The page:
Divi – for idiots

Divi – for idiots

I am not advertising for Divi or the Divi builder here. I did use Divi to build this website.

Divi isn’t that difficult. Even I can figure it out. There is plenty of information out there on the web on how to use Divi. so I will not go into detail here There are also some spectacular sales out there in Divi land so I purchased a lifetime Divi subscription.

Note: I can’t figure out why this image shows twice. Saving that for another rabbit hole another day.

Divi connects to your WordPress admin panel. My host provider had Divi preinstalled so it was easy to migrate over from the Old Provider we Will Not Name. (ahem, rhymes with clue and ends with Host).

When I started with this website it looked worse than it does now. I am using this website as a learning experience so please be patient as I make changes and edits. Some Divi purists will create a child theme but I have not as I like to live on the wild side.

I created my theme to be generic and in grey tones because blogs can be repetitive. So this is just another repetitive webpage.

I discovered Divi when I was working on a community website as a volunteer. The web developer had used the platform to create a stunning website that makes this website look like a kindergartener made it. I will ask permission and post that site later. I can insert custom CSS if I so choose. I can also create custom pages and post pages that are easier to manipulate than the standard pages in the Gutenberg editor. Which I am actually using Gutenberg to create this post. Ha!

This post was built with Divi!
Docker

Docker

Docker

I was so excited when I discovered Docker!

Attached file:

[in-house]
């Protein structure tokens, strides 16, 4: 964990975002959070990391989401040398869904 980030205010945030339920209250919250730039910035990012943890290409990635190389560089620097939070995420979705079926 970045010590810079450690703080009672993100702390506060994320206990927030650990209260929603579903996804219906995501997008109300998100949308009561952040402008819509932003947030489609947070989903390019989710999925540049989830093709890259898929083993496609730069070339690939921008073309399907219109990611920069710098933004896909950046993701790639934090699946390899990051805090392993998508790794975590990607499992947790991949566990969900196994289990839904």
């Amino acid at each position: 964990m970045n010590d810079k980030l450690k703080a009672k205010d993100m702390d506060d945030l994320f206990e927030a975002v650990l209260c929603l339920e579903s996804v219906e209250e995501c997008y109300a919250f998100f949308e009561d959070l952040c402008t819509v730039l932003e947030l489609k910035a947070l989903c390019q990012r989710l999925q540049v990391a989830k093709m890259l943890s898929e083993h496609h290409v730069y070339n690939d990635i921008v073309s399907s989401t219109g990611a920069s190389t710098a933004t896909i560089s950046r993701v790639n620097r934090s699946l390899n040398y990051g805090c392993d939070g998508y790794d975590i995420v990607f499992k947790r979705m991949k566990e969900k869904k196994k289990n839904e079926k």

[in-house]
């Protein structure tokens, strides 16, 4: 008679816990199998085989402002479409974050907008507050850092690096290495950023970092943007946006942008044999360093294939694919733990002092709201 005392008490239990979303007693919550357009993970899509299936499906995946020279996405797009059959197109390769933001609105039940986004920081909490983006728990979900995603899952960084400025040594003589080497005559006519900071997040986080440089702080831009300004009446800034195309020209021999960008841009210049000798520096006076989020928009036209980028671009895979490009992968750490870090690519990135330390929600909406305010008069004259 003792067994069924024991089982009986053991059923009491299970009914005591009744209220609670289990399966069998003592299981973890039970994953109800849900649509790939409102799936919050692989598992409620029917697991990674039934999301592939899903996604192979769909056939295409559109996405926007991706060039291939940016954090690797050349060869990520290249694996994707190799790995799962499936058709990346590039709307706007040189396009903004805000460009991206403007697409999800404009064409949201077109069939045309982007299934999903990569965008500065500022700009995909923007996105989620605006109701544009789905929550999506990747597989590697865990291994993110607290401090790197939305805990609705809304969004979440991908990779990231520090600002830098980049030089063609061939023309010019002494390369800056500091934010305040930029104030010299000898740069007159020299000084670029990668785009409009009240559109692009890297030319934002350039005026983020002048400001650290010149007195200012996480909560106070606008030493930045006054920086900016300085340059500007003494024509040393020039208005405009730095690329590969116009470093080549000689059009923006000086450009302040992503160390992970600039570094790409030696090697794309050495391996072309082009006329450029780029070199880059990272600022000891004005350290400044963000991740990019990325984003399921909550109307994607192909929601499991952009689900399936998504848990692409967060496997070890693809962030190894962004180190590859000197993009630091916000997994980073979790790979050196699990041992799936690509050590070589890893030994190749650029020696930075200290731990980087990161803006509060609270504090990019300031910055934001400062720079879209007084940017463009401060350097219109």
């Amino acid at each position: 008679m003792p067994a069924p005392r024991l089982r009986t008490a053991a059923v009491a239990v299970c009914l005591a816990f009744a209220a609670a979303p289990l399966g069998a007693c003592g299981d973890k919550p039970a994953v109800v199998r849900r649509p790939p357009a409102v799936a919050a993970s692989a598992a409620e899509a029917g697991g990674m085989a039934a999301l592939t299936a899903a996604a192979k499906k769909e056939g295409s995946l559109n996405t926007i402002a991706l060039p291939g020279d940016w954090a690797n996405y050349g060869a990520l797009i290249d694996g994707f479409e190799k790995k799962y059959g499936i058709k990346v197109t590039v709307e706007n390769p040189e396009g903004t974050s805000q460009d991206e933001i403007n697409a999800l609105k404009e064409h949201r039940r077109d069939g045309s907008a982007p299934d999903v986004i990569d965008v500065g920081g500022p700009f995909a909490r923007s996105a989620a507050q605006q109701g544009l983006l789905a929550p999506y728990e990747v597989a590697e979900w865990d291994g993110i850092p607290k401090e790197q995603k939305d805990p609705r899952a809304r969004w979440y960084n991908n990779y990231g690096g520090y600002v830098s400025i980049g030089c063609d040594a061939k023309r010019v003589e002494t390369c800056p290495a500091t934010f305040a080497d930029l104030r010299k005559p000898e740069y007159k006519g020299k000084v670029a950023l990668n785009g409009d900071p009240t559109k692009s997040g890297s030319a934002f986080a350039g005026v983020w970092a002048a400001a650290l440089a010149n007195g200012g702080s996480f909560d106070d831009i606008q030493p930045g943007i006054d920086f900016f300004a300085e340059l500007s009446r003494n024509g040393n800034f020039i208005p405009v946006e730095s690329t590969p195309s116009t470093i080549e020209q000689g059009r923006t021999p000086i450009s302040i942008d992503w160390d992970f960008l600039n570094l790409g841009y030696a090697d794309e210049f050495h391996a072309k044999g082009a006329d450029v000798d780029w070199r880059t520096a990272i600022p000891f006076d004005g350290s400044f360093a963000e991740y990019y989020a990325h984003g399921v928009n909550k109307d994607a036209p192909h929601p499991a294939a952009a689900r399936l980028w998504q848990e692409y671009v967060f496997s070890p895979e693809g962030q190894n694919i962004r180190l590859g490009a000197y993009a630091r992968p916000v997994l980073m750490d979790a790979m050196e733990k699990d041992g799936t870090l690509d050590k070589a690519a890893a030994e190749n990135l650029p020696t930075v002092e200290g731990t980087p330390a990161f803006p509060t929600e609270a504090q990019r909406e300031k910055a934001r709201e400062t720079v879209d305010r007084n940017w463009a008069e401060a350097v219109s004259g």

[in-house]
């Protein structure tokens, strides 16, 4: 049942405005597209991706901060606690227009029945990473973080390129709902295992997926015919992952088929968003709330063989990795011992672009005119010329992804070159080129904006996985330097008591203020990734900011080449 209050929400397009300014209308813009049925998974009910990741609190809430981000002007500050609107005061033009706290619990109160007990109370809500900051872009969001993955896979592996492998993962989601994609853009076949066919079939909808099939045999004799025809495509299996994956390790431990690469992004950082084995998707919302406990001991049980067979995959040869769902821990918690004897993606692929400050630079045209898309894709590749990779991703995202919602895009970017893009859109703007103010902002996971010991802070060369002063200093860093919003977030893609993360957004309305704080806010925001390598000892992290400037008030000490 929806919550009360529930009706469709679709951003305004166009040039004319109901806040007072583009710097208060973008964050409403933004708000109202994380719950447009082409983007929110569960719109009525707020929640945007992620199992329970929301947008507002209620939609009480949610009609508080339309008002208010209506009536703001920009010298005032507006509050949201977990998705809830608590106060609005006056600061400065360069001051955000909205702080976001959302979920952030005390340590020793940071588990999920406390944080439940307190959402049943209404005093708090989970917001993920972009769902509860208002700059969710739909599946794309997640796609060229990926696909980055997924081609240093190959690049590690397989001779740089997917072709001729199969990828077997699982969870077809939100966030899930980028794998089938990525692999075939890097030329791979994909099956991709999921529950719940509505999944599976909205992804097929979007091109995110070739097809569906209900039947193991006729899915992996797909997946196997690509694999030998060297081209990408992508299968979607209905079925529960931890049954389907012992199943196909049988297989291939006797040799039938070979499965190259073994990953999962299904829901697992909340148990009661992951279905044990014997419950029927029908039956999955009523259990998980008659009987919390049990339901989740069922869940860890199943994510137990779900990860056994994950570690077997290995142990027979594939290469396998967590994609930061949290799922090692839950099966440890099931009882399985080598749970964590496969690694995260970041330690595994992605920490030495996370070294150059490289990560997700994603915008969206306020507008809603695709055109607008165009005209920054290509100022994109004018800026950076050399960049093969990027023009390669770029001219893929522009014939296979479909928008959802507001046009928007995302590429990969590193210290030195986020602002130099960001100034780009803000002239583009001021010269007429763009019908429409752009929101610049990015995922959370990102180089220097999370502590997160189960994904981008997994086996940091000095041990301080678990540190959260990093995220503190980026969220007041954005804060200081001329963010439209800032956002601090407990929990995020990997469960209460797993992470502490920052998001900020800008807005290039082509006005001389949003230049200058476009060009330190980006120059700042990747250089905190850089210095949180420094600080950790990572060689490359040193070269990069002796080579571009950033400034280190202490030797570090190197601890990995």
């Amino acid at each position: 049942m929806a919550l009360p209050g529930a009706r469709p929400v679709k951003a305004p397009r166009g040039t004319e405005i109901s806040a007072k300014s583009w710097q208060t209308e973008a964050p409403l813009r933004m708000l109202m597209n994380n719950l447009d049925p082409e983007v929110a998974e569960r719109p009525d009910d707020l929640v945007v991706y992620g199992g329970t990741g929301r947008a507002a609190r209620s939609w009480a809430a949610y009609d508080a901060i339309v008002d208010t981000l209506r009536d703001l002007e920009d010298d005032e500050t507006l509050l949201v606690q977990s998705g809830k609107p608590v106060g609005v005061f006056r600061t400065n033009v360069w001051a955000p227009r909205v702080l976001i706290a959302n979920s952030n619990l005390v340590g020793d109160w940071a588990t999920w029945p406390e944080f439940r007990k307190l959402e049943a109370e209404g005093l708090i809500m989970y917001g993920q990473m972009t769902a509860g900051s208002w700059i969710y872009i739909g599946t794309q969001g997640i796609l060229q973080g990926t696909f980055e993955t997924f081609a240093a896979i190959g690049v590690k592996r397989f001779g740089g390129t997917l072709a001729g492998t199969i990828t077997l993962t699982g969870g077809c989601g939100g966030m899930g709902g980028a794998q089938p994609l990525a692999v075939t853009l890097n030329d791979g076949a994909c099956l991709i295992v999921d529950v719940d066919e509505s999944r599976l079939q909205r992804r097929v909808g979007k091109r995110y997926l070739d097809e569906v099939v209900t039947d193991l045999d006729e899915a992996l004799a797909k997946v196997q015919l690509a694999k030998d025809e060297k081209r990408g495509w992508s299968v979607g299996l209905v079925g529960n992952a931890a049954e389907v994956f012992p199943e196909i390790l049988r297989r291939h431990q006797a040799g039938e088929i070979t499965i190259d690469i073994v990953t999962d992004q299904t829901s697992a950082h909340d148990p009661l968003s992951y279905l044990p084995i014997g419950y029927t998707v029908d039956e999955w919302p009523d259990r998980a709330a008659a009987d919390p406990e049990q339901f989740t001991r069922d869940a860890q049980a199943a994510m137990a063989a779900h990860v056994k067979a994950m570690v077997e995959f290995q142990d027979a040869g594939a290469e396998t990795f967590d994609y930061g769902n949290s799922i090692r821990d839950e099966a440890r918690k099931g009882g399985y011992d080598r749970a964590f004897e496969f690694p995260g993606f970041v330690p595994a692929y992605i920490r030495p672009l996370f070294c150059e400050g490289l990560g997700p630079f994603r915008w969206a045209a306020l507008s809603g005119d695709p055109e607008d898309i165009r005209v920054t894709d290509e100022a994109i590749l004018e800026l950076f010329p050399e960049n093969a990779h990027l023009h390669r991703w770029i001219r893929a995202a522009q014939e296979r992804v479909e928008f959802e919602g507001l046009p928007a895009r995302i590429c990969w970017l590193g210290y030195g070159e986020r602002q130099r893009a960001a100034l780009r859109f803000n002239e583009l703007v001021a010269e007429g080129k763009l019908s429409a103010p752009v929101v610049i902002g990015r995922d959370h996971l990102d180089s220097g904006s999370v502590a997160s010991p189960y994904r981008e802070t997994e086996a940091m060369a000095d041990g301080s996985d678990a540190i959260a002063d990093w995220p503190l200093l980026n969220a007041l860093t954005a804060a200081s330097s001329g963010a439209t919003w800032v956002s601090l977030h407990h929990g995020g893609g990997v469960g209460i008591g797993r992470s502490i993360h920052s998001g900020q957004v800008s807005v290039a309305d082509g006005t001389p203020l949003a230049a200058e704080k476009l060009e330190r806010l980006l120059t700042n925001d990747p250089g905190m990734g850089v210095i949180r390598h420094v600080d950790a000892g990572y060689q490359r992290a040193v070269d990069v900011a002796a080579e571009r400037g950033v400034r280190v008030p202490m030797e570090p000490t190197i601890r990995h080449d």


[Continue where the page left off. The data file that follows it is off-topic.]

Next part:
In theory, I was going to run my documentation setup in this Docker container.  I was going to have it running in a container and I would be so COOL, so NEAT. I am wondering what other delusional thoughts I was thinking at the time.  Not LOL.

This whole thing came about when I was researching an open source documentation solution that I could install and maintain for funsies.  Well that didn’t work out. I got frustrated because I could not seem to do anything meaningful with Docker containers even though Docker desktop said they were running.  I made numerous containers and was able to delete them, start them, stop them in command line.  Yay me!

Maybe I wasn’t supposed to be running the containers on my local machine.  I have no idea.  It was very neat learning about Docker and the seemingly endless possibilities of containers.

I did get Docker running on my old junker Mac and on my Windows machine.  By running I mean I was able to install it, get a container going.  I was even able to install portainer and get an instance of wordpress running.  I was never able to figure out much more than that.  Then it turned into a new year and I found a new thing to play with, and that was this website.

I ran into issues because Docker containers run in a weird file structure.  I could never find the spot on the file directory where I could store my .yaml files to spin up a container.  When I figured out how to spin up a container from a .yaml I could not figure out where to change the admin password.  Aaaargh!  I did learn how to run docker commands through command line.  I was also able to figure out that I just need to give up on Docker and run it in some other way on a different operating system – perhaps on a raspberry pi.

More on that later.  I do think Docker has a lot of potential